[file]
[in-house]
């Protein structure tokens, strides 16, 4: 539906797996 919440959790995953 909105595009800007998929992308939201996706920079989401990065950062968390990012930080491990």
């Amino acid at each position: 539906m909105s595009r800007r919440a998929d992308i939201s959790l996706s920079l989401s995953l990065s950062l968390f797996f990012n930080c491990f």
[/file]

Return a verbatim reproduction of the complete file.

[in-house]
């Protein structure tokens, strides 16, 4: 539906797996 919440959790995953 909105595009800007998929992308939201996706920079989401990065950062968390990012930080491990």
């Amino acid at each position: 539906m909105s595009r800007r919440a998929d992308i939201s959790l996706s920079l989401s995953l990065s950062l968390f797996f990012n930080c491990f």